A Fishing Journal
When I got back into fly fishing a while ago, after several
years of misguided priorities (work), I found that I would
quickly forget stuff. Not that I'm getting senile or anything
like that, it's just that the memories would sort of merge
into one blur of events, punctuated by some stand out flashes
By Chris Chin, Jonquiere, Quebec
I mean, I would start mixing up who I was with that afternoon
when the salmon woke out of their summer slumber and came to
the surface to smash any floating offering bigger than a #8
on Glass Pool (or was it Dam Pool?). More so, I would start
mixing up dates. Now that's not good.
When is the best time to hit the adult salmon as they arrive
from the salt? Well, at least I can remember that one as I came
down with lock jaw the day after I released 4 in the #8.
So anyway, I figured I'd better start writing stuff down.
If you've noticed in my writing as I've rambled along for
the past year, I'm not the most organised "journalist" in
the world, so I reasoned that I shouldn't use one of those
pre-printed ledgers that one can find in many fishing shops.
Instead, I found a nice hard covered blank book. I liked the
way the paper feels in hand. Real linen bond paper is a joy
to browse through. (Sorry, forest products background there).
As I'm holed up here in Quebec City when a winter storm has
closed down all my escape routes back home, there's nothing
on the "tube" and the wi-fi card in the 'puter is dead, I am
leafing through a journal, 2002.
The entries speak of driving rain, sweltering heat 'n humidity,
a roasted caribou feast on the #49, "the one that got away"
when Peter got spooled on the #43. Lots of smiles.
Flipping back and forth through the pages, I notice there is
actually not a lot of numbers. Fish caught, fish released etc
are not the main theme of these journals. We don't match the
hatch here either, so observations about bugs and stuff aren't
I guess the "memories" preserved in this book are more about
the people I've met and fished with.
I'll look though my journals quite often. Usually while in camp
or when I'm on the road. As I get to the last entry of 2005, I
turn the page to a fresh blank one and write "Opening day 2006."
There is no date written next to it yet, but that'll be fixed in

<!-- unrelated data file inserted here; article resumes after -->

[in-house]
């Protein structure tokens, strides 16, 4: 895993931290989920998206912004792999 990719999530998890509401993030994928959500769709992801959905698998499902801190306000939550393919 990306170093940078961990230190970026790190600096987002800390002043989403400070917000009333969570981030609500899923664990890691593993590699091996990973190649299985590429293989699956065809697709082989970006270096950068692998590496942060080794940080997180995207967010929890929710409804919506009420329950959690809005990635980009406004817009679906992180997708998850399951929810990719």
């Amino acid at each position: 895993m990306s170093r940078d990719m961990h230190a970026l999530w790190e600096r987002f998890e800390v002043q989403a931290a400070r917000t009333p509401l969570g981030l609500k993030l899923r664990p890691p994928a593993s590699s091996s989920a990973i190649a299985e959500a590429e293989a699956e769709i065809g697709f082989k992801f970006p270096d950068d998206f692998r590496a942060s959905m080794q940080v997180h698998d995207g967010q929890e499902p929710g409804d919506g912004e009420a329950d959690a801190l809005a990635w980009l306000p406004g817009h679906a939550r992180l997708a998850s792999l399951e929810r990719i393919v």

about 3 months time.
- Charles who met the biology summer student in camp
(and married her a year later).
- The newcomer, William, who connected to a monster salmon
alone on the #23 and held on for 45 minutes before some locals
helped him land it.
- Jack, smiling from ear to ear with his first ever salmon.
- Sabine, cute as a button at 29 years old bundled up in 4
sweaters drinking cocoa beside the fire. (We went to her funeral
10 months later after a 6 week battle with cancer).
- Gilles, … a monster of a man, over 6'10", giving a bone shaking
bear hug to his Guide and jumping for joy after landing his first
ever trout, and on his fathers antique bamboo rod.
- Eddie, the camera man for the series Great Canadian Rivers
uttering, "OK, the light is just perfect, catch a salmon NOW!"
There are also many empty pages still in this one, waiting for
Here's hoping that some of you from FAOL will be in them. ~ Chris
Chris Chin is originally from Kamloops,
British Columbia. He has been fly fishing
on and off ever since he was 10 years old.
Chris became serious about the sport within
the last 10 years.
"I'm a forest engineer by day and part time
guide on the Ste-Marguerite River here in
central Quebec. I've been fishing this river
for about 10 years now and started guiding
about 5 years ago when the local guide's
association sort of stopped functioning."
Chris guides mostly for sea run brook trout
and about 30% of the time for Atlantic Salmon.
"I often don't even charge service fees, as
I'm more interested in promoting the river
than making cash. I like to get new comers
to realize that salmon fishing is REALLY for
anyone who cares to try it. Tradition around
here makes some of the old clan see Salmon
fishing as a sport for the rich. Today our
shore lunches are less on the cucumber sandwich
side and more toward chicken pot pie and Jack
Chris is 42 years old as of this writing. He
is of Chinese origin although his parents were
born and raised in Jamaica. He has a girlfriend,
Renée. "She and her 12 year old son Vincent
started fly fishing with me in October 2002."
To learn more about the Ste-Marguerite River,
~ Christopher Chin
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